I became acquainted with the term “blue line stream” while trying to develop our property in Knox County. The wet weather drainage ditch at the back of our property was deemed a protected waterway by the Knoxville “EPA” acolytes. Mosquitos must be allowed a summertime stagnant water habitat.
We are water creatures, and astronomers continue to search for evidence of water in our solar system and beyond, believing water is a prerequisite for life. Carl Sagan and others have tried to imagine life based on a molecule other than H2O. In his book “Cosmos,” Sagan hypothesized balloon-like creatures floating amidst the hydrogen clouds of Jupiter. And because silicon is chemically similar to carbon, others have imagined silicon based lifeforms.
I’ve always been drawn to flowing water more so than the sea. Perhaps it’s the Smoky Mountains in my soul. Rivers and streams have always been important for life-giving water. Later in history, controlling water, such as the annual flooding of the Nile, and the irrigation of farmland, became important. The Egyptian civilization developed around the construction of dikes and canals. A second cradle of civilization arose in Mesopotamia (Greek for the “land between two rivers”) along the banks of the Tigris and Euphrates. And a third civilization arose along the banks of the Indus River (India).
Several years ago, friends escorted Becky and me on a non-traditional trip to England. We rented a converted canal longboat, in some ways like a houseboat on a Tennessee lake. We learned how to steer a craft sixty feet long and ten feet wide through old waterways and one hundred and fifty year old locks. The canals were constructed for barge transportation of heavy cargo, avoiding marginal roadways. Our Tennessee River is similarly used for transporting goods by barge.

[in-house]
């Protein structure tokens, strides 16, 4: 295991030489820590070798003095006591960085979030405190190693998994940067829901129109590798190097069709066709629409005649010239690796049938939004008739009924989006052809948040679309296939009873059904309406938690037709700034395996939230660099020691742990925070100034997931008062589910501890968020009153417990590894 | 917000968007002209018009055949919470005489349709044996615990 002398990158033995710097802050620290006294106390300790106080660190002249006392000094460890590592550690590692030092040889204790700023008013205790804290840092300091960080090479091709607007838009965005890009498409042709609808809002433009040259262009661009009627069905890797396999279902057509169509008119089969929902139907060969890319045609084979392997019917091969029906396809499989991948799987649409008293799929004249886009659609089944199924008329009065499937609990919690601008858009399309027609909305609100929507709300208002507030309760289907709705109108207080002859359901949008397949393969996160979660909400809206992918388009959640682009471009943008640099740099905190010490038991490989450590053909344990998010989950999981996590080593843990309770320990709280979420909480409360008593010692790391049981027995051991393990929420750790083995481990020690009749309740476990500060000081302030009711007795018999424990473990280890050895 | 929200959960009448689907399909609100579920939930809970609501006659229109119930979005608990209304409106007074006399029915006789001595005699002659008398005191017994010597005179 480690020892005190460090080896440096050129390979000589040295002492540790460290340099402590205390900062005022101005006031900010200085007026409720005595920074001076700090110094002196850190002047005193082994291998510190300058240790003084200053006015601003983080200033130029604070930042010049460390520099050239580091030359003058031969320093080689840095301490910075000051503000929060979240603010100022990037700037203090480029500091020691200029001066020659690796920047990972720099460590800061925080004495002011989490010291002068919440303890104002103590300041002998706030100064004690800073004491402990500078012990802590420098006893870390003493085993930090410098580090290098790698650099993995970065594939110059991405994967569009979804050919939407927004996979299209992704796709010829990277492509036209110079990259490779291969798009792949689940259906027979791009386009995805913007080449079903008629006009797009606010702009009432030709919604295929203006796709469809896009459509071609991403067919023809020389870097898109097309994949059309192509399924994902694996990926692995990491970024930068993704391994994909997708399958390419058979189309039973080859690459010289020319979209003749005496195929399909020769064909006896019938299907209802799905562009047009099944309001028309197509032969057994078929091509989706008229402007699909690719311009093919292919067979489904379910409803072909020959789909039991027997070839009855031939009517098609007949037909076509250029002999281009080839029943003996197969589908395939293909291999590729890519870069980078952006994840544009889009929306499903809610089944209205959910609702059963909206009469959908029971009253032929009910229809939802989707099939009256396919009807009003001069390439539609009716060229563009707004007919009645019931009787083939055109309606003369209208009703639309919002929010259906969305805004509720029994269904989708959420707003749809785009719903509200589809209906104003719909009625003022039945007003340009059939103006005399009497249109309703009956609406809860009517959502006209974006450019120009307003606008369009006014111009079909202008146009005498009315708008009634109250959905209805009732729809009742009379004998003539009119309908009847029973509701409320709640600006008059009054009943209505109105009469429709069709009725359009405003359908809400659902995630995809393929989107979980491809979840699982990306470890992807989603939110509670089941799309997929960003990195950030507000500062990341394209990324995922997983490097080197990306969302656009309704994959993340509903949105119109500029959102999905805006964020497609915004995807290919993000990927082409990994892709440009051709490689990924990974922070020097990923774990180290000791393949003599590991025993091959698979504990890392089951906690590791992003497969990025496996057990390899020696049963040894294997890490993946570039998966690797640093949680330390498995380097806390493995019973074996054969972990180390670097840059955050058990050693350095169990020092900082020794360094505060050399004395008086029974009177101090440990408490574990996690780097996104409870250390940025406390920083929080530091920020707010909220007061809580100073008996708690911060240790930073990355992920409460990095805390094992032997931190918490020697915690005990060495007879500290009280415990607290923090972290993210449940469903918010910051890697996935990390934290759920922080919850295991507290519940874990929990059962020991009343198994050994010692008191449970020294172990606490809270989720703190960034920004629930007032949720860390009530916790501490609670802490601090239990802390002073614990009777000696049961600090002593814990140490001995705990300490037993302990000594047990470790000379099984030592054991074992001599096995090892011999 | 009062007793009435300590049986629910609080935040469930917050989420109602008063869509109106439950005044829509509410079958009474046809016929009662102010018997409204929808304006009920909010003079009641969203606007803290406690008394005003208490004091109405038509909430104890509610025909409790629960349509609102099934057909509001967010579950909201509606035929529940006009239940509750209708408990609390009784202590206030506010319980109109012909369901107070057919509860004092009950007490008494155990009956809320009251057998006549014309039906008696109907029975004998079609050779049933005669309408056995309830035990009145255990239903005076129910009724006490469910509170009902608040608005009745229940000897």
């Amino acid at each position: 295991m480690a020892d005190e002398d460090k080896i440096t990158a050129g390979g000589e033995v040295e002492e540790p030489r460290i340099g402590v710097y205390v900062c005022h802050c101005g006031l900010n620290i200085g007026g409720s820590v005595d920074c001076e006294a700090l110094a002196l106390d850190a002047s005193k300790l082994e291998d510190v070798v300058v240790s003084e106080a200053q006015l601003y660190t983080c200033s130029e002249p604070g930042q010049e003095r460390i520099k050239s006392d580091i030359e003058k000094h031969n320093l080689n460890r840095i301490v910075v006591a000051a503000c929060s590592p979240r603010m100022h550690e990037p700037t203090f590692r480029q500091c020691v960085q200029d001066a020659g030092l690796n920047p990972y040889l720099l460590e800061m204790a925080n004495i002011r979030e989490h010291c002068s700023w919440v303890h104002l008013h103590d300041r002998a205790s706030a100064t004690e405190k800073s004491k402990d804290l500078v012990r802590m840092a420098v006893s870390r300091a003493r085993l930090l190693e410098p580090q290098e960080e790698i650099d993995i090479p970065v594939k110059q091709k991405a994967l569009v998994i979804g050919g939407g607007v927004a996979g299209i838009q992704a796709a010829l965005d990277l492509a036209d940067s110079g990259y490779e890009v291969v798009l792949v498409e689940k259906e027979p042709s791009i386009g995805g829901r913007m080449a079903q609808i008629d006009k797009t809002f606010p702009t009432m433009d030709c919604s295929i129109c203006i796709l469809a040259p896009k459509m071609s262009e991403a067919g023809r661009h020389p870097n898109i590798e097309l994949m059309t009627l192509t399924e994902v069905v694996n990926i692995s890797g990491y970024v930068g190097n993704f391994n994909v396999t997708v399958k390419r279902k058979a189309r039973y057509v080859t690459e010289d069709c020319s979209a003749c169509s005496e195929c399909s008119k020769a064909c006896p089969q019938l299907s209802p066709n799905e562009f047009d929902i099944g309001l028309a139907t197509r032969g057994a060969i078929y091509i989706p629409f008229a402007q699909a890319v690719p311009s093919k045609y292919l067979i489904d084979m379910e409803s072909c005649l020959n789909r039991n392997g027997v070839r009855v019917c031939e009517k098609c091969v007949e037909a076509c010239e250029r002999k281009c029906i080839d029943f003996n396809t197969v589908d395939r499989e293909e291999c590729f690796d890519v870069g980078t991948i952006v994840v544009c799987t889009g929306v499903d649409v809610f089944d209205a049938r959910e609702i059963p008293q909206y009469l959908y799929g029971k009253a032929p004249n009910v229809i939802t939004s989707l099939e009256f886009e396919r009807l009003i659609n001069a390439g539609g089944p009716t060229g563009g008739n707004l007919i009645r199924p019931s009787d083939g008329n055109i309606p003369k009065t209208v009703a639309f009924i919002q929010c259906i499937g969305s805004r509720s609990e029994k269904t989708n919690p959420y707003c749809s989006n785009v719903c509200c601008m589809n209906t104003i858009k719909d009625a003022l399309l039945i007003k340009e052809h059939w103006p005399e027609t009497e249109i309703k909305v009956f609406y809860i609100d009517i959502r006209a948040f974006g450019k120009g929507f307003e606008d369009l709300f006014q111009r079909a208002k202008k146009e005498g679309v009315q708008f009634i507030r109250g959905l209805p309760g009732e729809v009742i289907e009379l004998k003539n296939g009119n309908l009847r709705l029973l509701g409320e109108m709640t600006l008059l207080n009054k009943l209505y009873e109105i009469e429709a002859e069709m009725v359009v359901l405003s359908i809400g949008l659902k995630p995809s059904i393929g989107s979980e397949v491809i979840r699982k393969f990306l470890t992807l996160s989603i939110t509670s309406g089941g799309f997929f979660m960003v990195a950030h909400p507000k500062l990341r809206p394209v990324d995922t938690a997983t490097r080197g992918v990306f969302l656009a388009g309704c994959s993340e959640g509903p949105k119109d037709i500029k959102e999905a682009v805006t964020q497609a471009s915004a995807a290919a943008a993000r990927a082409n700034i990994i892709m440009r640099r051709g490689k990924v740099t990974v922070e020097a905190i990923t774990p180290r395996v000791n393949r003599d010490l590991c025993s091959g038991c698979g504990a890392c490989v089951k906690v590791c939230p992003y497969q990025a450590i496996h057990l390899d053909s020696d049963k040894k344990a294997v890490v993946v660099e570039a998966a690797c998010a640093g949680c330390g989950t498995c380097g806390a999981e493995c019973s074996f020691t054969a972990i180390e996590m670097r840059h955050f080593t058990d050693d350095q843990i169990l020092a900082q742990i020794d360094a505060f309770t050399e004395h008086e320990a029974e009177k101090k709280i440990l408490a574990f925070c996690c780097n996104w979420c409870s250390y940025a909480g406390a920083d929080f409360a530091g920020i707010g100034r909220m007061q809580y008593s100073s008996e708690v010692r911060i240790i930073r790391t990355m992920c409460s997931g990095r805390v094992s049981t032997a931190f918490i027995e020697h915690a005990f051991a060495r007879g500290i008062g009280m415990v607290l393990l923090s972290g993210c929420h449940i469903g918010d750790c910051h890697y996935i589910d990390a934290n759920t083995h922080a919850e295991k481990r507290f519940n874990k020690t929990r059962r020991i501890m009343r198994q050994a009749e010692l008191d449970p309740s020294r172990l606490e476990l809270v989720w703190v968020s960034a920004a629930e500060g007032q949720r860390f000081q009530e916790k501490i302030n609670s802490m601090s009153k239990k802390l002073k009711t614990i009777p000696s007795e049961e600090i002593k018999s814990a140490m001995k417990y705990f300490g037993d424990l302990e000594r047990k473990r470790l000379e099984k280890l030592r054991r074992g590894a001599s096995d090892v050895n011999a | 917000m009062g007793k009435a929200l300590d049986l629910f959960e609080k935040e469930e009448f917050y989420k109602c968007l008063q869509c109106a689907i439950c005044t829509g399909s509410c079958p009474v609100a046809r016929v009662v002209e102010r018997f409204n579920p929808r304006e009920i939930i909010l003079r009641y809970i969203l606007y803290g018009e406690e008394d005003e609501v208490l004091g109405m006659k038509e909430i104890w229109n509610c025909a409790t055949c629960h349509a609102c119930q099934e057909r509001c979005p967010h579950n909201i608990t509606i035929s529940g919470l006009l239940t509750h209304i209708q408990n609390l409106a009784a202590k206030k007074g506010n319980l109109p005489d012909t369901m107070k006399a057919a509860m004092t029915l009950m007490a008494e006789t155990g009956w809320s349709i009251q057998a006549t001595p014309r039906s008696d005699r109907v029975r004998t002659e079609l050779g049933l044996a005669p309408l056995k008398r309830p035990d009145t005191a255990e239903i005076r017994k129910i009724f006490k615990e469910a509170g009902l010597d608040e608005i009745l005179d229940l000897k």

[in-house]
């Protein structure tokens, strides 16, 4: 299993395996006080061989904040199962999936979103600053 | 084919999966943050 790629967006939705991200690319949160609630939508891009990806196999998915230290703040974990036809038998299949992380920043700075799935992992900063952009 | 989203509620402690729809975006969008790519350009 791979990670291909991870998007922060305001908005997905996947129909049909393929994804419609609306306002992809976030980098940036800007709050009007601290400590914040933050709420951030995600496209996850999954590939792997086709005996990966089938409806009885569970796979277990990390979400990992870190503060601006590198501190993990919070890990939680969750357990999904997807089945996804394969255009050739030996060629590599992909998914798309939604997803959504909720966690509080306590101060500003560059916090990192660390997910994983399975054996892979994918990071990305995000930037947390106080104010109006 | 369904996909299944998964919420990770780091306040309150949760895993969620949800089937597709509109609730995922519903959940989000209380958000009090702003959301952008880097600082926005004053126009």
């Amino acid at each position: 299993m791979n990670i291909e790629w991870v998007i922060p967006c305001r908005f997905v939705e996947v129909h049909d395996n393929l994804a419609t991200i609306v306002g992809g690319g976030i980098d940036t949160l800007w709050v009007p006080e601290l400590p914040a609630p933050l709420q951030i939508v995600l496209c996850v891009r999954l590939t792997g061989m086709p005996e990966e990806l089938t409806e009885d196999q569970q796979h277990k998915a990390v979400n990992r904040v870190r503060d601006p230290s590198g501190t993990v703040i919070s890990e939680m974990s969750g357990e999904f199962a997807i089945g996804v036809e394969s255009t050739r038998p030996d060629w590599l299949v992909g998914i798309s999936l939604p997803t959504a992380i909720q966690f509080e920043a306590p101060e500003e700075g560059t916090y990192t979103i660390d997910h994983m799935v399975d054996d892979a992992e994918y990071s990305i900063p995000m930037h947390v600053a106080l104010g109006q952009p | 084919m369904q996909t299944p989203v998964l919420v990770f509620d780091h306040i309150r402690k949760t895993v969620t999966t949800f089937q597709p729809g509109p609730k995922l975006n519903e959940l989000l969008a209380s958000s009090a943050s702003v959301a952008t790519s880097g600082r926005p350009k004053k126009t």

I previously wrote about the Tennessee River and its headwaters, the Holston and French Broad. This week I continue the “river series” moving southward as the Tennessee River sequentially adds the Little Tennessee, the Clinch and Hiwassee tributaries.
Kids love water. My grandkids never miss an opportunity to stomp in a puddle, and if they’re not watched, splash in our horse troughs. As a boy my brothers and I often walked along the Tennessee River, but even as boys we wouldn’t dip a toe in such a polluted toilet bowl. Just like my grandson, we loved to throw rocks into the river, though we had no shortage of floating refuse for targets. No one in their right mind swam or skied in the Tennessee River around Knoxville in the 1960s, but they do now.
A liberal-progressive friend of mine was amazed to learn that a conservative like me cares about the environment and our rivers. I told him I was recycling before was it was cool and invited him to come and pick up roadside trash with Becky and me. He looked at me as if I were insane. My problem is not environmental insensitivity, but the bureaucracy of a government (EPA) run amok. Our Tennessee River will never be the blue of deep water. However, with conservation efforts our river is no longer a dirty brown, but a healthy green. I don’t ski anymore, and I was never that fond of swimming, but I would not cringe to be in the river’s water today.